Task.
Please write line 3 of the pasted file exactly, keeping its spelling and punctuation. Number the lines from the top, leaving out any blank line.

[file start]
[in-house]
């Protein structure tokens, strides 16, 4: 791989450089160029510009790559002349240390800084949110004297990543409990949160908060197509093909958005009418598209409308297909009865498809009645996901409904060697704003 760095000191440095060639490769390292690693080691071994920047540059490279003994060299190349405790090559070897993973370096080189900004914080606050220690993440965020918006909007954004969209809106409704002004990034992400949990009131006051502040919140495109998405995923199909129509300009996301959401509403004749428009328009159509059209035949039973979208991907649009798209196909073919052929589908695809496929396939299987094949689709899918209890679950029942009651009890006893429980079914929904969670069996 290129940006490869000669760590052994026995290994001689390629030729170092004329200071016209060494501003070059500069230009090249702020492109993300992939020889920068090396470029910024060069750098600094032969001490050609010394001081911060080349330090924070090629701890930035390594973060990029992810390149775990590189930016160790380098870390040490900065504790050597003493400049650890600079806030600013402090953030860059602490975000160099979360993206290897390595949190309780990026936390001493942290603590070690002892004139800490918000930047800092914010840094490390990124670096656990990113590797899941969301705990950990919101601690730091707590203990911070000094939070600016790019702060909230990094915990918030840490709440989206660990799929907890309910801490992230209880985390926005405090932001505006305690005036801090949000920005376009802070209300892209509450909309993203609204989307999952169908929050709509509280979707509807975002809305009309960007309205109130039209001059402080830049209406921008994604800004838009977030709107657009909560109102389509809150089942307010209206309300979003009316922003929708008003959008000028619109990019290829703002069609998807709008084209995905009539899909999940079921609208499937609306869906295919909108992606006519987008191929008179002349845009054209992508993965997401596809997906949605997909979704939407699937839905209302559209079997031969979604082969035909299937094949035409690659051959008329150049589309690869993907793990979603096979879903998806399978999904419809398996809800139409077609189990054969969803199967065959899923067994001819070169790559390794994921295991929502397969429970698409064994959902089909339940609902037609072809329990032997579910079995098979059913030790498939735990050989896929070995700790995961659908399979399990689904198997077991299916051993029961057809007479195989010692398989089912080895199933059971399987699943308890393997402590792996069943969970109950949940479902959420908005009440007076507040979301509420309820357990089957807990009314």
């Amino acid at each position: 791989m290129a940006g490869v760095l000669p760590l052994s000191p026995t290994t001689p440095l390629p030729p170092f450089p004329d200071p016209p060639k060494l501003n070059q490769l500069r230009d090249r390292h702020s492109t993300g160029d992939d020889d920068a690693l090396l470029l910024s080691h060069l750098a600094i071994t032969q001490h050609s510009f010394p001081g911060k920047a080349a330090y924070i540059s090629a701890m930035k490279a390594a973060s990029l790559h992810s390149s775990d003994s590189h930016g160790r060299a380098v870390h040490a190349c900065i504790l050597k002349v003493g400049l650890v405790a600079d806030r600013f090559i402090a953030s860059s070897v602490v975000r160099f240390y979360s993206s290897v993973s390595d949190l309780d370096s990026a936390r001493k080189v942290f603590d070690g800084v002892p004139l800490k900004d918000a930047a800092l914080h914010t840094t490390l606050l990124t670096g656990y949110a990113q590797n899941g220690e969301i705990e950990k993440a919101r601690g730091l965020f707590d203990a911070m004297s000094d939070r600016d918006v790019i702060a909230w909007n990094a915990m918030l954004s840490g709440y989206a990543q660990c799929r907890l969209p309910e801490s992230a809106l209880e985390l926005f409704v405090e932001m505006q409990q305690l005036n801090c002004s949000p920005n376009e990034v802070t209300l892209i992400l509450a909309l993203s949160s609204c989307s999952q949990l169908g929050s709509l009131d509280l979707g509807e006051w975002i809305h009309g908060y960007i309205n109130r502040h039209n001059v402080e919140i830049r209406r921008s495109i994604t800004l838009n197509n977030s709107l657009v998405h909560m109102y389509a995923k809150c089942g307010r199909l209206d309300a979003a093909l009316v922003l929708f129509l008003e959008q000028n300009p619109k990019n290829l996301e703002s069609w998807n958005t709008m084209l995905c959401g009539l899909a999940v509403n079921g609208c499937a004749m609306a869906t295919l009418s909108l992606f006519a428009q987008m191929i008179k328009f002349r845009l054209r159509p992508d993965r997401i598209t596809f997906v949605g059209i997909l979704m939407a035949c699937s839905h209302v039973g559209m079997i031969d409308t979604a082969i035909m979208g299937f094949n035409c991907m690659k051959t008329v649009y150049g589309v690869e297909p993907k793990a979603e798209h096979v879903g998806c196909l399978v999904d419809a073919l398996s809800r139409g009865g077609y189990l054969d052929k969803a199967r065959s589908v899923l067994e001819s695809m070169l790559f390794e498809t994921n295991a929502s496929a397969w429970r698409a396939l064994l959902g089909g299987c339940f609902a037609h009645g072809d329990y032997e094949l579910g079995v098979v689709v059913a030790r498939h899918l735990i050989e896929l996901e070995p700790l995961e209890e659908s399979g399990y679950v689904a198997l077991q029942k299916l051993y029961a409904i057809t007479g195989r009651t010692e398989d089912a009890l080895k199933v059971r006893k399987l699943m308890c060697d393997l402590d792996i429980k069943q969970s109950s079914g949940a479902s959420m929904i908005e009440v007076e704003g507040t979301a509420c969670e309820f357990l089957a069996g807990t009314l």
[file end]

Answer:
């Amino acid at each position: 791989m290129a940006g490869v760095l000669p760590l052994s000191p026995t290994t001689p440095l390629p030729p170092f450089p004329d200071p016209p060639k060494l501003n070059q490769l500069r230009d090249r390292h702020s492109t993300g160029d992939d020889d920068a690693l090396l470029l910024s080691h060069l750098a600094i071994t032969q001490h050609s510009f010394p001081g911060k920047a080349a330090y924070i540059s090629a701890m930035k490279a390594a973060s990029l790559h992810s390149s775990d003994s590189h930016g160790r060299a380098v870390h040490a190349c900065i504790l050597k002349v003493g400049l650890v405790a600079d806030r600013f090559i402090a953030s860059s070897v602490v975000r160099f240390y979360s993206s290897v993973s390595d949190l309780d370096s990026a936390r001493k080189v942290f603590d070690g800084v002892p004139l800490k900004d918000a930047a800092l914080h914010t840094t490390l606050l990124t670096g656990y949110a990113q590797n899941g220690e969301i705990e950990k993440a919101r601690g730091l965020f707590d203990a911070m004297s000094d939070r600016d918006v790019i702060a909230w909007n990094a915990m918030l954004s840490g709440y989206a990543q660990c799929r907890l969209p309910e801490s992230a809106l209880e985390l926005f409704v405090e932001m505006q409990q305690l005036n801090c002004s949000p920005n376009e990034v802070t209300l892209i992400l509450a909309l993203s949160s609204c989307s999952q949990l169908g929050s709509l009131d509280l979707g509807e006051w975002i809305h009309g908060y960007i309205n109130r502040h039209n001059v402080e919140i830049r209406r921008s495109i994604t800004l838009n197509n977030s709107l657009v998405h909560m109102y389509a995923k809150c089942g307010r199909l209206d309300a979003a093909l009316v922003l929708f129509l008003e959008q000028n300009p619109k990019n290829l996301e703002s069609w998807n958005t709008m084209l995905c959401g009539l899909a999940v509403n079921g609208c499937a004749m609306a869906t295919l009418s909108l992606f006519a428009q987008m191929i008179k328009f002349r845009l054209r159509p992508d993965r997401i598209t596809f997906v949605g059209i997909l979704m939407a035949c699937s839905h209302v039973g559209m079997i031969d409308t979604a082969i035909m979208g299937f094949n035409c991907m690659k051959t008329v649009y150049g589309v690869e297909p993907k793990a979603e798209h096979v879903g998806c196909l399978v999904d419809a073919l398996s809800r139409g009865g077609y189990l054969d052929k969803a199967r065959s589908v899923l067994e001819s695809m070169l790559f390794e498809t994921n295991a929502s496929a397969w429970r698409a396939l064994l959902g089909g299987c339940f609902a037609h009645g072809d329990y032997e094949l579910g079995v098979v689709v059913a030790r498939h899918l735990i050989e896929l996901e070995p700790l995961e209890e659908s399979g399990y679950v689904a198997l077991q029942k299916l051993y029961a409904i057809t007479g195989r009651t010692e398989d089912a009890l080895k199933v059971r006893k399987l699943m308890c060697d393997l402590d792996i429980k069943q969970s109950s079914g949940a479902s959420m929904i908005e009440v007076e704003g507040t979301a509420c969670e309820f357990l089957a069996g807990t009314l």